Heinz Nixdorf MuseumsForum (part 4)

      3 Comments on Heinz Nixdorf MuseumsForum (part 4)

This is part of a series of blogposts about the Heinz Nixdorf MuseumsForum in Paderborn Germany. Read part 1 here, part 2 here and part 3 here.

Next to the extended early typewriters exhibition was also an extended calculator exhibition. Lot’s of mechanical devices from an early age, cash registers and other counting devices. Unfortunately I couldn’t make any pictures of them, since it was rather busy with all the people wandering around. Luckily I did find this one a bit further down the aisle:


Do you notice the display in the back? Time for me to ‘ooh!’ and ‘aah!’ again! Telephones! One day… I will own a couple of these too.





The next part was about IBM punched card machines. I didn’t make a lot of pictures here either, since I’m not really a fan of those machines knowing why these machines were such a success during the 40’s. But here is one of the small ones:


This one is rather special though, and immensely big too! This is a Jacquard machine and you can read more about it at the Princeton website. The Jacquard machine was the first machine to use punched cards to control a sequence of operations. Rather impressive.




Now this is the part where we began to get tired and hungry after walking around for two hours. Luckily we found a ‘hidden’ exhibition that got us very excited again.


Can you guess it already? No? Maybe this picture will help you.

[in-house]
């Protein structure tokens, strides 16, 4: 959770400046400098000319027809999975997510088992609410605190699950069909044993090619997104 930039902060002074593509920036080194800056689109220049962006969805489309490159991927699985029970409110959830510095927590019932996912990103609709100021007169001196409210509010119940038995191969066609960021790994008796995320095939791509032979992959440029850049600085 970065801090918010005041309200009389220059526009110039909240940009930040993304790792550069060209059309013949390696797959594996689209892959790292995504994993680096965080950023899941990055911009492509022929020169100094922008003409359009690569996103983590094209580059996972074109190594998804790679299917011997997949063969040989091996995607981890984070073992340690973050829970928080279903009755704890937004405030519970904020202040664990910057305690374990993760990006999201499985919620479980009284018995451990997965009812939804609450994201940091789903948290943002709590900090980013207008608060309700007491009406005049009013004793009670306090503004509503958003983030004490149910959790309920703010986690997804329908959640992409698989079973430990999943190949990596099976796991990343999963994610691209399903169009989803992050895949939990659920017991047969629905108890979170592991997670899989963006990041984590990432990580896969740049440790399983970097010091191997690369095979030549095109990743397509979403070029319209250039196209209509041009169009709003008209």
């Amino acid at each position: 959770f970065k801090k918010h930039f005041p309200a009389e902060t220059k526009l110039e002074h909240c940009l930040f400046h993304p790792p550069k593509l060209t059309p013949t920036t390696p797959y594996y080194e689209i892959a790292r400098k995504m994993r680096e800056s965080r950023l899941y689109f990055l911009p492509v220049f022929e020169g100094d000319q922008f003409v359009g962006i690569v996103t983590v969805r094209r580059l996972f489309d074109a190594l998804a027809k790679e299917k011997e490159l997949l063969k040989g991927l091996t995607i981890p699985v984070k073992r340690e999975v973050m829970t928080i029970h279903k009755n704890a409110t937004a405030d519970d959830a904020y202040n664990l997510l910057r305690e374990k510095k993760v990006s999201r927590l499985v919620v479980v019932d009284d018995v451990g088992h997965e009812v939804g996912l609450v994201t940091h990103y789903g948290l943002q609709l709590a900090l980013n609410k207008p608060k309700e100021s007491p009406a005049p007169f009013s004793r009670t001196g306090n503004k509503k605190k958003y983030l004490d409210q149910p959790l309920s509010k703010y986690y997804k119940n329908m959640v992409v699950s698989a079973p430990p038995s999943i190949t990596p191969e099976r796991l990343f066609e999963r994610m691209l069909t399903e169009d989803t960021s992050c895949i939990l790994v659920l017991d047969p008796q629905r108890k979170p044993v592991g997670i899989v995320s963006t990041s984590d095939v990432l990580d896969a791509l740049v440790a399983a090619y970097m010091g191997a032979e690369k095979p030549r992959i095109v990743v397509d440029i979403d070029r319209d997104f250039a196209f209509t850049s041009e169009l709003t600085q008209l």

Clear enough? Thought so. It’s Cryptology time!! Whoohoo! It was a very small exhibition, also some kids were running around on a scavenger hunt, so I couldn’t make an overview picture, but… I did get to take pictures of the machines itself (which were all from the NSA’s collection according to the description notes). If you want to find out more about these machines, visit the online cryptomuseum.


This is the Japanese Purple from 1937.

This is the German Enigma, a rather modern one I must say. I’ve seen an older one before.

The NEMA, also German, from 1948.

Hagelin CX-52 from the 1950’s.

American, Walzen, from 1927.


Also Russian, Fialka M-125-3MN, from the 1970’s, with 10 rotors.

Siemens T-52 “Geheimschreiber”, 1941.

3 thoughts on “Heinz Nixdorf MuseumsForum (part 4)

  1. joe

    DIe vermeintliche M-125 3MN ist eine M-125 MN und der Lochstreifen ist auch
    falsch eingelegt! 2 Kanal oben, Transportspur, 3 Kanal unten!


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